Ten years later, International Female Ride Day is a worldwide event, and it all started right here in Canada
Ten years ago Vicki Gray, who lives in Toronto, started up a little something called Female Ride Day. Now it’s a worldwide event with thousands of participants speaking dozens of languages. Gray, who is of Dutch-Canadian origin and almost too enthusiastically promotes motorcycling for women (just try to get her to stop talking about it) says the success of the event is “incredible—I still can’t believe it.” She is also the founder of Motoress, a website for female motorcyclists. And, for the record, she is an accomplished motorcycle rider.
On the 10th anniversary of International Female Ride Day, May 7, 2016, at least a couple of organized groups of women (and possibly many more as individual riders) straddled motorcycles in Toronto. The Toronto chapter of the Litas, a women’s motorcycle club that’s growing around the world, met for coffee in the colourful Kensington Market in Toronto before setting off on a ride through the city. And Gray—who celebrated Female Ride Day in India last year, with a group riding Royal Enfields (of course) that even included riders from Dubai—led another group on a ride through Toronto with a stop at Toronto BMW for coffee. When Cycle Canada called her a week later, she said she was still “fried.”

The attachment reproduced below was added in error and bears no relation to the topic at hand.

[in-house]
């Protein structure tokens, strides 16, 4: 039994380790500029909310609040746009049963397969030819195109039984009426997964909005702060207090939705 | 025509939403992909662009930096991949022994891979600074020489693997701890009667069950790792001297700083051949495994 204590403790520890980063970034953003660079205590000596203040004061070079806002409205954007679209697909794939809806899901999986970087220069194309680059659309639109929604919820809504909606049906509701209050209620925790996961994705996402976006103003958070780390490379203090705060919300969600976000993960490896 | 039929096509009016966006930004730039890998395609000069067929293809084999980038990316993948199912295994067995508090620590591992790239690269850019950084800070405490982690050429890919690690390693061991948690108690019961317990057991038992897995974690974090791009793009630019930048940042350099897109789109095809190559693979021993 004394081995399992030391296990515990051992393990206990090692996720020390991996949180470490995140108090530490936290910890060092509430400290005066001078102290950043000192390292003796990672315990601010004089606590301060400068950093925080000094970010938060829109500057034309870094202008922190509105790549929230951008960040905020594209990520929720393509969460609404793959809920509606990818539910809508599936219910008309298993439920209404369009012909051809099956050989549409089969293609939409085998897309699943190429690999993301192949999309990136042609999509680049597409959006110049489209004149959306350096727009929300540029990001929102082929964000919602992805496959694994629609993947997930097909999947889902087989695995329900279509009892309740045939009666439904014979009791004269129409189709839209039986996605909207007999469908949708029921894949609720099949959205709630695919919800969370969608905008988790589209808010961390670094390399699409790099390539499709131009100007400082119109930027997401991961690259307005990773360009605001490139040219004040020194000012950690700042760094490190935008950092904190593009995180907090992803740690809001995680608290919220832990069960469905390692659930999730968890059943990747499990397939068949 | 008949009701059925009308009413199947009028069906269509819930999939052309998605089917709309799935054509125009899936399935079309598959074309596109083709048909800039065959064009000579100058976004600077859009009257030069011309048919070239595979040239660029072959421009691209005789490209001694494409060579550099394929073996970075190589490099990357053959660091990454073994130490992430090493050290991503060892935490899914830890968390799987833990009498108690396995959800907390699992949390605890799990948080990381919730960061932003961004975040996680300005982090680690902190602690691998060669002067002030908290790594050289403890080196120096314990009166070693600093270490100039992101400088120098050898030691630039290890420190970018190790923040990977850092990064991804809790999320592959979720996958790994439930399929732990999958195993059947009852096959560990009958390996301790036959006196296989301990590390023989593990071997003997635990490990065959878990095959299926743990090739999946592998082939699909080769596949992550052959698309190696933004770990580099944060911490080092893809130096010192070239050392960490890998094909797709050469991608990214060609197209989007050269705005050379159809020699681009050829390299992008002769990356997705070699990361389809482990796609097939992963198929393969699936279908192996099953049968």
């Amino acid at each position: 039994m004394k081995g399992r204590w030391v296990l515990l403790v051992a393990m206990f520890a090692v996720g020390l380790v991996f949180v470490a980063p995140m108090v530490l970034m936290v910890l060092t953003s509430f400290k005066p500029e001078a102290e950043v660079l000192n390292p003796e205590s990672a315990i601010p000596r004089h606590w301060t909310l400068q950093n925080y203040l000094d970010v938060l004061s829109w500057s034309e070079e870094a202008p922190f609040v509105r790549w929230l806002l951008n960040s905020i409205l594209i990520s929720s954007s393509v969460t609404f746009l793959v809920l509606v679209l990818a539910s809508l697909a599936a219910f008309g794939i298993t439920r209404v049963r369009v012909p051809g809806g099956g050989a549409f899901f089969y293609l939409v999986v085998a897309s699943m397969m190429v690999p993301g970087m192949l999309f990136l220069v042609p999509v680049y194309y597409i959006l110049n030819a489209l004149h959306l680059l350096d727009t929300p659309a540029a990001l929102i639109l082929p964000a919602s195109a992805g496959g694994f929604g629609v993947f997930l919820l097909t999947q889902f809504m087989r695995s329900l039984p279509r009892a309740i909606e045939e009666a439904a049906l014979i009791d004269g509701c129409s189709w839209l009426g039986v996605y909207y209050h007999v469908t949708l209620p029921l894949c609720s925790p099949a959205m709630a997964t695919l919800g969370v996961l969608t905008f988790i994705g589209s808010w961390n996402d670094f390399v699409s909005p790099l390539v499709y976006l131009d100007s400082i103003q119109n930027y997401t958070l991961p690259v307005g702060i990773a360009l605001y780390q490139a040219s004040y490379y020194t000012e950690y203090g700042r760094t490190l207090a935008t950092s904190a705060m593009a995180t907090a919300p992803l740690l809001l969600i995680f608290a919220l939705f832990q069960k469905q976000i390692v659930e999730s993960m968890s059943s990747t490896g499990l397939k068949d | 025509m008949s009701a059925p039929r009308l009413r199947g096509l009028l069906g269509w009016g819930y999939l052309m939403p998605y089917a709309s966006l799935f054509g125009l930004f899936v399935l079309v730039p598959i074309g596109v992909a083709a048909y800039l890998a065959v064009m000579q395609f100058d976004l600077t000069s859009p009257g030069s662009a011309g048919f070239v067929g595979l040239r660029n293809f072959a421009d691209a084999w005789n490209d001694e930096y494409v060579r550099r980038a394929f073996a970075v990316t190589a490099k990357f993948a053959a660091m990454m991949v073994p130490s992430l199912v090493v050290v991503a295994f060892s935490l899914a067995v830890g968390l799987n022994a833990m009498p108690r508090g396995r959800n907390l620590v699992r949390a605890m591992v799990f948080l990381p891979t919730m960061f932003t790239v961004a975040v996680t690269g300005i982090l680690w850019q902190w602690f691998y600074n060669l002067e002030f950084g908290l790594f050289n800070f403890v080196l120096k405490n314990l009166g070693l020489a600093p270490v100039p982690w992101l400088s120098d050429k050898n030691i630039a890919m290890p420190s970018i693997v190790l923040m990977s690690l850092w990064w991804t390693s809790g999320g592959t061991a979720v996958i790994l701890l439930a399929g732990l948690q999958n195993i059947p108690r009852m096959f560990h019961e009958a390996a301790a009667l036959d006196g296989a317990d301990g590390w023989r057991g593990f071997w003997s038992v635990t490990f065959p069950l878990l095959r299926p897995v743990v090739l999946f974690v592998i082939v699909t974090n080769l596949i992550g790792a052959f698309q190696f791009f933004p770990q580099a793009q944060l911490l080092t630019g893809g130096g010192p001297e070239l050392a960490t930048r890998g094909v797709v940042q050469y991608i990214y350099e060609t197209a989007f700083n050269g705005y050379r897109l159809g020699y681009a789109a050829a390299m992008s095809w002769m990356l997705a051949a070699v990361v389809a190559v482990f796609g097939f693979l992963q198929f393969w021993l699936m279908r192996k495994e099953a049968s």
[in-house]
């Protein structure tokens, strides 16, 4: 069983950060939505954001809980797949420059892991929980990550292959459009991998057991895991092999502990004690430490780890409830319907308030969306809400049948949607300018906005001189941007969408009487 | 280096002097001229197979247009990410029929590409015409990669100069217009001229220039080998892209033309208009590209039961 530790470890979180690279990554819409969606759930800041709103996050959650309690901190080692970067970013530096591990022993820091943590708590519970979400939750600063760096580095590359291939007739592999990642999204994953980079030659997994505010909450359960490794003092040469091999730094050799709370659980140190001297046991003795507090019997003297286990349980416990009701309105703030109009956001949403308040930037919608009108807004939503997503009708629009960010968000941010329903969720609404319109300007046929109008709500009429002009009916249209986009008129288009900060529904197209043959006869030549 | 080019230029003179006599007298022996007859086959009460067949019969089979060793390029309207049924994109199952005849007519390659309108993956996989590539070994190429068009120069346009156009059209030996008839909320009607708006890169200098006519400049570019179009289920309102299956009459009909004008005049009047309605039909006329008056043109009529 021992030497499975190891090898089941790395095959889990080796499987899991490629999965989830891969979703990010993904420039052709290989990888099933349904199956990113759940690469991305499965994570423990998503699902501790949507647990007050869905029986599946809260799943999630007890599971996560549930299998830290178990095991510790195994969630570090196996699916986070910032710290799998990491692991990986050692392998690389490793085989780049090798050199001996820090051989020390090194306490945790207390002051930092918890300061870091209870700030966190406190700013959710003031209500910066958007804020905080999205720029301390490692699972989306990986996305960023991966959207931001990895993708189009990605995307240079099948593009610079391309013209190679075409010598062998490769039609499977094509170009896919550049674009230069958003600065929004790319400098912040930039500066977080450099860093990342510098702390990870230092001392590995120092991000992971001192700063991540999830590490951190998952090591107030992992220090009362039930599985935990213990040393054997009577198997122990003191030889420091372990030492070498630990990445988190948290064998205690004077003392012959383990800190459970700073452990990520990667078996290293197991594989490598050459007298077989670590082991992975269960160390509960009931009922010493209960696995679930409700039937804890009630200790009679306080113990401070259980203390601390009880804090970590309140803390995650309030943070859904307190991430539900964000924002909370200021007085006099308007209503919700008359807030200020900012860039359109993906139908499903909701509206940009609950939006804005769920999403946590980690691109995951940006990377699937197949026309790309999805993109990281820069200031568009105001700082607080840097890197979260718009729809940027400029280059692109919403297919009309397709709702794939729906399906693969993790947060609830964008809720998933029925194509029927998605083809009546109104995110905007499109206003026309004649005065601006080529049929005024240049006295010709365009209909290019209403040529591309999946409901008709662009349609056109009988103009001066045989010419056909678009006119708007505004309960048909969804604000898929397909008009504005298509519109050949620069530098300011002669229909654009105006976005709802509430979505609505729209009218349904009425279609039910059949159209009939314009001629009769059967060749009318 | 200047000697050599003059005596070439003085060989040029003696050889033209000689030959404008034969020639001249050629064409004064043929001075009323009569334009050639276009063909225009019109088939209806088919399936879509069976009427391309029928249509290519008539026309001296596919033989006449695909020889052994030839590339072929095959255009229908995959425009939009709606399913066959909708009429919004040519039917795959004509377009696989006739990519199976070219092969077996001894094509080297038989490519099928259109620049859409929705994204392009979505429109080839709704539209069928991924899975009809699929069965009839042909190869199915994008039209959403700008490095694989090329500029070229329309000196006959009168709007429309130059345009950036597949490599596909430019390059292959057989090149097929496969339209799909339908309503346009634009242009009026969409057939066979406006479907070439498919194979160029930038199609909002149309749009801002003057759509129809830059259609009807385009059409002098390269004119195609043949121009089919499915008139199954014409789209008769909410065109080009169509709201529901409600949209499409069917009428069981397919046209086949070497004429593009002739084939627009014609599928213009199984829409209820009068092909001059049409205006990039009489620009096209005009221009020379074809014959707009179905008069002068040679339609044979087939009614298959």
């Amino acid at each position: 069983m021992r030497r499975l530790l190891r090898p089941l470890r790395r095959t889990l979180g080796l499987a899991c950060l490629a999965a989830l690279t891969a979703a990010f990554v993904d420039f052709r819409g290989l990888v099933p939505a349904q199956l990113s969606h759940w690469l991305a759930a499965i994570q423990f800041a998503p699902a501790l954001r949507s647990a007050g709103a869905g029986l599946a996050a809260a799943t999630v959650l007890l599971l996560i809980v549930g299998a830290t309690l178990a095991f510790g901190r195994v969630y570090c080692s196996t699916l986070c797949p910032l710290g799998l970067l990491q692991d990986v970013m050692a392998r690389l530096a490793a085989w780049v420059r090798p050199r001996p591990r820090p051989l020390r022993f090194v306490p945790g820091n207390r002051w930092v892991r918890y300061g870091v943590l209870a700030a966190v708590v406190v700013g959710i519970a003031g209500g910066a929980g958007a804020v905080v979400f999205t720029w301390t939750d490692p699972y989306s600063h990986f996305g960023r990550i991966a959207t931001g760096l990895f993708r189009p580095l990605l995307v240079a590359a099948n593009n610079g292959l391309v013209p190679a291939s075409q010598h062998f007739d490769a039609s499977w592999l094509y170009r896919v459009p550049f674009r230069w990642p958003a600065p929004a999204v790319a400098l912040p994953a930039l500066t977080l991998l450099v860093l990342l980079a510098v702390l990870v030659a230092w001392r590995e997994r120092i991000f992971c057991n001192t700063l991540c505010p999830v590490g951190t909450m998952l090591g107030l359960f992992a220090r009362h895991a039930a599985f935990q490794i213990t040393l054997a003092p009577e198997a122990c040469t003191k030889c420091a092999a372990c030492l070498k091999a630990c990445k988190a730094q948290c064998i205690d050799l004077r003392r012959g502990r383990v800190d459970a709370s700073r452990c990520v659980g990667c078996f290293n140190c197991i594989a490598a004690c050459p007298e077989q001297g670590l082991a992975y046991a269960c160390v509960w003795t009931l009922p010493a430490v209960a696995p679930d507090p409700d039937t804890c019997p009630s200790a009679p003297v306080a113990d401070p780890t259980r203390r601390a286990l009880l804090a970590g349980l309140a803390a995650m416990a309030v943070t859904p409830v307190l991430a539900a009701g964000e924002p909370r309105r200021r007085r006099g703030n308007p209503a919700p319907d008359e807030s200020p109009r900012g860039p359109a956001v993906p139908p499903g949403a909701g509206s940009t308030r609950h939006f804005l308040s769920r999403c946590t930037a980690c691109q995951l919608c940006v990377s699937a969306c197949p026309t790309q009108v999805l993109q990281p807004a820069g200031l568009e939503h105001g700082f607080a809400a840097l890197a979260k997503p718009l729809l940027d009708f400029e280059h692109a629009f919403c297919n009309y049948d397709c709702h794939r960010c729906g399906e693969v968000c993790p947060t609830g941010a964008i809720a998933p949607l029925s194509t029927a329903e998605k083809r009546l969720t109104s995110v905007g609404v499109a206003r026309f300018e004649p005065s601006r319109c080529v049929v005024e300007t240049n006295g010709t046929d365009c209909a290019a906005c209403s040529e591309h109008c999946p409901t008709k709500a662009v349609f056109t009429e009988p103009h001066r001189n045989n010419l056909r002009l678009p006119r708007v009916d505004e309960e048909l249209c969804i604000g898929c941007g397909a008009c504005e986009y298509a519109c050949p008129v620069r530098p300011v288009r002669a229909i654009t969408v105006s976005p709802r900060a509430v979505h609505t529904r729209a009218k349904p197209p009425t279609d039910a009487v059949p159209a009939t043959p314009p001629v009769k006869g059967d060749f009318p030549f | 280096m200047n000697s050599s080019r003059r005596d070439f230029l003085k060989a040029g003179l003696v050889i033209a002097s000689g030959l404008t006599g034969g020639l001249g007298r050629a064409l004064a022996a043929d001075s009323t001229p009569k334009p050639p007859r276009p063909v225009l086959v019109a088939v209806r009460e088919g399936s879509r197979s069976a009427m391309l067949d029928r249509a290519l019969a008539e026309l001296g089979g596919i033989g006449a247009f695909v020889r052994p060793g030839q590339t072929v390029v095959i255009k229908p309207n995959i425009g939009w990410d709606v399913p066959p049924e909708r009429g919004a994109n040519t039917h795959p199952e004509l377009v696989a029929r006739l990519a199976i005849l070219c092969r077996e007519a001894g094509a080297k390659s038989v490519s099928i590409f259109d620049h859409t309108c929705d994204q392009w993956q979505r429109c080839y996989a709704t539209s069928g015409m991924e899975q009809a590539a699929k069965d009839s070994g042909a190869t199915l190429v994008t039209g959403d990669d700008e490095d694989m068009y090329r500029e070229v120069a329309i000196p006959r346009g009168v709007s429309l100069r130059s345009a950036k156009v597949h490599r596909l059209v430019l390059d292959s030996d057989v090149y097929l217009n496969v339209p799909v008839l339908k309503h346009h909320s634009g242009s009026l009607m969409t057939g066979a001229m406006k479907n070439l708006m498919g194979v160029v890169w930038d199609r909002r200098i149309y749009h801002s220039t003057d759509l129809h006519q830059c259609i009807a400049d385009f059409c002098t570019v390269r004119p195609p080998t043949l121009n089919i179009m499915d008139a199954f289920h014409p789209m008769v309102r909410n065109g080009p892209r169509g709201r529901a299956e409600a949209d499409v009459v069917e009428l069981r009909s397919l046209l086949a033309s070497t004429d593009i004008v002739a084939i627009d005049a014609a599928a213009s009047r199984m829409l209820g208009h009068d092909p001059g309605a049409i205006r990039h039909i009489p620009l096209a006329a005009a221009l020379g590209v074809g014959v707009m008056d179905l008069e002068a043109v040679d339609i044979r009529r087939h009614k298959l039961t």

She said the point of Female Ride Day is in bringing female riders together—women who ride bikes don’t necessarily find it easy to find likeminded females, she said, and something like this makes developing friendships around the common interest easier. Also, urban riders can feel, even among all the noise and bullshit of a big city like T.O., alone, and so an event that rounds them up and gives them a commonality of some sort can do more than serve a commercial purpose; it can remind people that there are others like them. Any motorcyclist, male or female, can understand how good that might feel.